When planning our holiday,
we noticed that the National Museum of Australia in Canberra
was hosting an exhibition about Rome – “Rome: City and Empire”.
However, it was starting AFTER we’d visited Canberra. 😦
But, never fear.
We made a way to make it happen.
On our way back home,
we simply stopped in Canberra.
Although we skipped the dodgy motel
that we stayed in last time,
and, instead, stayed in another differently dodgy motel.
(They only had internet in the foyer
– who wants to sit in the foyer to use the internet! –
and they only had a handful of carparks for the WHOLE motel!)
However, the exhibition was well worth returning for.
And we were delighted to discover that they had an audio tour.
We love tours!
The exhibition space was huge
(compared to what we are used to in Brisbane)
and the exhibits were amazing.
I loved all the quotes around the walls.
Did you know that only men with full Roman citizenship wore the toga?
(The head of this statue does not belong with the body of this statue.
Even the Romans recycled!)
Before the age of facelifts and Botox,
the emperors had to make sure
that at least their statues and busts looked good.
Their images also acted as propaganda.
This head depicts Emperor Commodus.
His head looks ‘ageless and wise’,
(well that’s what the plaque said;
I thought the eyes made him look creepy)
yet Commodus was cruel and horrible.
All of Augustus’ portraits
depicted him at 30 years of age,
even though he lived to be 77.
I enjoyed checking out the different hairdos
on the female heads.
There were stacks of gods and goddesses
depicted at the exhibition.
This is Fortuna.
You kept her happy if you wanted a desirable fate and a huge fortune.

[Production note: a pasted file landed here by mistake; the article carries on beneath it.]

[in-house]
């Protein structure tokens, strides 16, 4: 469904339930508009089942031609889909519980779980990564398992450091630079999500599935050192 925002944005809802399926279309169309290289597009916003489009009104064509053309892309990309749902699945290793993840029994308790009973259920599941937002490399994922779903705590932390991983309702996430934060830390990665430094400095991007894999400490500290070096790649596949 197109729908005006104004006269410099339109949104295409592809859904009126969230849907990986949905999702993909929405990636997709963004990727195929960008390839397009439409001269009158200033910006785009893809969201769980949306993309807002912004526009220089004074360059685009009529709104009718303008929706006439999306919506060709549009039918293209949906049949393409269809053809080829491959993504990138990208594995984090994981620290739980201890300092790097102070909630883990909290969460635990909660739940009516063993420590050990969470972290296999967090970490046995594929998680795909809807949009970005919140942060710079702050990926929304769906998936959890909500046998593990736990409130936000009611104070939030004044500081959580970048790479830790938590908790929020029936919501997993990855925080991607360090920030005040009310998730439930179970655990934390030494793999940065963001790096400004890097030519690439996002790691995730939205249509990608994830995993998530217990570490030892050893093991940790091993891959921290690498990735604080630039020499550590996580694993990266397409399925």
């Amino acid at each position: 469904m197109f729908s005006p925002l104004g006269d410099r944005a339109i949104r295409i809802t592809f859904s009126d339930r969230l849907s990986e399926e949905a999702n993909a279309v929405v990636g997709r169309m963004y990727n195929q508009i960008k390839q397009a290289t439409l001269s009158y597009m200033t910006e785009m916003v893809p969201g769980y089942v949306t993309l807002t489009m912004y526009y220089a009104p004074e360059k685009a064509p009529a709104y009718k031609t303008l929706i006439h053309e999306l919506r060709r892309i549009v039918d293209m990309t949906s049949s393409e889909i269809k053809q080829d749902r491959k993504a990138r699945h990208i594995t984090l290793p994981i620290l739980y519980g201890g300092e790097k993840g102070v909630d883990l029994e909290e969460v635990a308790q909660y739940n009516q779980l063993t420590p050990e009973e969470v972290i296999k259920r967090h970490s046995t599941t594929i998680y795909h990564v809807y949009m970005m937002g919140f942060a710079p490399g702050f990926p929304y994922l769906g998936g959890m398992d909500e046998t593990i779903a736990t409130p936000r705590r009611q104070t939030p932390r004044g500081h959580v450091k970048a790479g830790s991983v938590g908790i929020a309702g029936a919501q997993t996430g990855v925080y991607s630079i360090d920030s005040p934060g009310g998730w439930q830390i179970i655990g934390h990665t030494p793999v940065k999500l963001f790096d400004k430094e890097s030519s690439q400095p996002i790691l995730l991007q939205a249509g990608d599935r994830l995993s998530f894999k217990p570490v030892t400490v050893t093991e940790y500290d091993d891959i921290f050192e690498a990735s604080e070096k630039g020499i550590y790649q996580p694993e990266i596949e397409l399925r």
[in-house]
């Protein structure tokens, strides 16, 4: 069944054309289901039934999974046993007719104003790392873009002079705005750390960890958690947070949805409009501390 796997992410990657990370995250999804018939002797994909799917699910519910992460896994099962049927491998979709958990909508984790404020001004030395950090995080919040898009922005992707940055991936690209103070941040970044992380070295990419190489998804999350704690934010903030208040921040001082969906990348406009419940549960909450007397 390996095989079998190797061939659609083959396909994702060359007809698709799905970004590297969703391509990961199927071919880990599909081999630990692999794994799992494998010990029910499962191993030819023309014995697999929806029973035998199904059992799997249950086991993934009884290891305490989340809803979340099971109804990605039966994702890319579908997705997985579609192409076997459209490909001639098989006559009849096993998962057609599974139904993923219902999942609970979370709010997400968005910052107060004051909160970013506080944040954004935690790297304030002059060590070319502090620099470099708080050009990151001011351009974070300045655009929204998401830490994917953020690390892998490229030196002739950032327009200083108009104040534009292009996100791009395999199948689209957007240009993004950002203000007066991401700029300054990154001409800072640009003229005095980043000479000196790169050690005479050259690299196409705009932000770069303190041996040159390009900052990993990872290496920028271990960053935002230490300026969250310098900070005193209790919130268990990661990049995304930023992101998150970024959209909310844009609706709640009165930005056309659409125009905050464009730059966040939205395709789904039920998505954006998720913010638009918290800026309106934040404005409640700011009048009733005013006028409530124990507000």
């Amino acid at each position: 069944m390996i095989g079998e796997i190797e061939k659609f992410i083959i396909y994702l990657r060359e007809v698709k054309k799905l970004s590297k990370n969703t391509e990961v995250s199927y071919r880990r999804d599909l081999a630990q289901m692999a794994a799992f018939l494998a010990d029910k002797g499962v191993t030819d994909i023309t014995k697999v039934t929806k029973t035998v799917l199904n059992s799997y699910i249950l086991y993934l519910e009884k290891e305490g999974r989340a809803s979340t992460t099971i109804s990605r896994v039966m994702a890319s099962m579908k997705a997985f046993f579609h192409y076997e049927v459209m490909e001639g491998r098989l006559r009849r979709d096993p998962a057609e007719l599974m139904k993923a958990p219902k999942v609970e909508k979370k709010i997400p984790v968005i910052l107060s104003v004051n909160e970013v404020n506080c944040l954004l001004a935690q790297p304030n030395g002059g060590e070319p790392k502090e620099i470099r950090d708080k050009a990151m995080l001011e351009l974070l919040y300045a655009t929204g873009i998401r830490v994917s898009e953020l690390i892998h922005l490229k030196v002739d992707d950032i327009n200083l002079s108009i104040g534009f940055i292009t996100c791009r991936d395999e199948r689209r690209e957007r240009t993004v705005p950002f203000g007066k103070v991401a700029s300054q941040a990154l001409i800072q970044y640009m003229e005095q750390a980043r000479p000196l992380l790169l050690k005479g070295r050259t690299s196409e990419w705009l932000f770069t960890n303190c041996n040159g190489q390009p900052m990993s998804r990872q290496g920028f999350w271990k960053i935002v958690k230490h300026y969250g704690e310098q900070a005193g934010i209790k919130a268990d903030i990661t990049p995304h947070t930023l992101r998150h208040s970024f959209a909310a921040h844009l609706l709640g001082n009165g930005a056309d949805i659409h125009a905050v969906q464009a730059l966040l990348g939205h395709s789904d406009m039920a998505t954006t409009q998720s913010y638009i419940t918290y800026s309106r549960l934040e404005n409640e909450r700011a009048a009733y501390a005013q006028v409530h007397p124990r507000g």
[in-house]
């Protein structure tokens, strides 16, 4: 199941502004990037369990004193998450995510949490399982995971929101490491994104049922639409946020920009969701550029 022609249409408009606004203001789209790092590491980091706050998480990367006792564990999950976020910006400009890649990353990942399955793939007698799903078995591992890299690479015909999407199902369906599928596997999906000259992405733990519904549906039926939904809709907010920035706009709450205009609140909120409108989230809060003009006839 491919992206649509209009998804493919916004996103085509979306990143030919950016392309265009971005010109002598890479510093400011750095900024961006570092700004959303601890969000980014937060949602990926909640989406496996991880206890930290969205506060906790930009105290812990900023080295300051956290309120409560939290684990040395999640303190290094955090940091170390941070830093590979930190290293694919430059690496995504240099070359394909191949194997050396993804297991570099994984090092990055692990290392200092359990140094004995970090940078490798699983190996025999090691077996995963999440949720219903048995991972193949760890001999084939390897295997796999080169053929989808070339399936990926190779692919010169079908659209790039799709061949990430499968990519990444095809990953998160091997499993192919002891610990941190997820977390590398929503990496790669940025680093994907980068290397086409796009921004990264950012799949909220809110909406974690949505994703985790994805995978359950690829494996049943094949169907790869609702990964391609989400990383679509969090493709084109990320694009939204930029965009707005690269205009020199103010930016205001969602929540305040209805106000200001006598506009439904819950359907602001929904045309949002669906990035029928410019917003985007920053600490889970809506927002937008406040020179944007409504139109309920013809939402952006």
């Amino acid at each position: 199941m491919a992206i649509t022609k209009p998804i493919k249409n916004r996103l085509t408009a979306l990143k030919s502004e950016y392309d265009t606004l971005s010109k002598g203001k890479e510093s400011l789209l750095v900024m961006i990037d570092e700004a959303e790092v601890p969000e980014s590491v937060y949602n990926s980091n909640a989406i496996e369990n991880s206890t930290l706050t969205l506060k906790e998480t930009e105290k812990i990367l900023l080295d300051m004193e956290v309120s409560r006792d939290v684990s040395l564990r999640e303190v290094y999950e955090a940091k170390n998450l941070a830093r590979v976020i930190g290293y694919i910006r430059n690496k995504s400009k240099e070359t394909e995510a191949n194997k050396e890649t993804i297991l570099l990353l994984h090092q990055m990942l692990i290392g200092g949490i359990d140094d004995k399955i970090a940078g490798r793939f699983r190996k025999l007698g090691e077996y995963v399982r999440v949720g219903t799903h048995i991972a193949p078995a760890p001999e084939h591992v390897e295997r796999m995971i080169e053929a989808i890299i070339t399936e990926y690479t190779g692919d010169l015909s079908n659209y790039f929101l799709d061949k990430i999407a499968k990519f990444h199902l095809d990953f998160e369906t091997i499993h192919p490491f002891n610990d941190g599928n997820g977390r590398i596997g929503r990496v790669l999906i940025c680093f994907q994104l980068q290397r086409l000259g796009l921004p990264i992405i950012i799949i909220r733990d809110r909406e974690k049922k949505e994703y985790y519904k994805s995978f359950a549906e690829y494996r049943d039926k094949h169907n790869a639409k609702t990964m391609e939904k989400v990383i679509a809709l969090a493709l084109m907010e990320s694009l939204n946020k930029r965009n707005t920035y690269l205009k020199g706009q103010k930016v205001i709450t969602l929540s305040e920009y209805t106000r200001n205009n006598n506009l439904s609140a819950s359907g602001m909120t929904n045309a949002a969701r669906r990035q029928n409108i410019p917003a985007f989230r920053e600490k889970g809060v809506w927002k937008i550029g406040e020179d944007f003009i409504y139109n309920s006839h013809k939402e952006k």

To have this goddess abandon you,
would be disastrous.
People also had figures of these pagan deities
in their homes.
Keeping all of these ‘gods’ happy,
must have been quite a challenge.
If you wanted to test out your Latin skills,
there were plenty of opportunities at the exhibition.
Here’s a little something to get your started.
It’s a diploma of citizenship
that was given to a retiring soldier.
Yes, there were a few exhibits about gladiators
but not a huge amount,
which was nice.
Too often, that’s all people know about the Roman empire.
This relief shows two female gladiators,
which were not rare,
but still a bit of a novelty.
I liked looking at all the day to day items,
like this skin scraper and oil flask.
When people went to the Roman baths,
they would exercise and then go to the heated baths.
There they would be rubbed with oil
and scraped down to remove both the oil and the dirt.
Afterwards, they took a cold bath
to close their pores.
Check out the decorations on the scraper.
Would we, in the modern world,
bother with ‘mere decoration’
for a simple tool that scraped gunk off us?
And, this is a theatre ticket!!
One of these isn’t going to fit well into your purse or wallet.
This is a ‘bulla’,
an amulet worn by children until their sixteen birthday.
It supposedly protected the child from evil spirits.
There were a couple of lovely mosaics.
Imagine your floors covered with these mosaics.
Okay, probably not what I would want on my floors either,
but, I still appreciate the work that went into creating them.
I prefer this mosaic though-
cupids riding dolphins.
I particularly appreciated the exhibits
that depicted Christian symbols and images.
This plaque contains the Chi-Rho symbol,
which symbolises the first two letters of Christ’s name.
These spoons also contain Christian symbols and messages.
This one says, “Vivas in Deo”,
which means, “May you live in God”.
Have you ever heard of denarii?
It’s a form of Roman currency
that you might have read in the Bible.
This is what denarii looked like…
Did you know that the Roman statues
weren’t white like the statues we see today?
They were actually brightly coloured.
Hopefully not as brightly coloured as the statue
that the boys coloured.
There were so many fascinating exhibits to explore.
In fact, if this exhibition ever travels to Brisbane,
we”ll probably visit it again.
We liked it that much.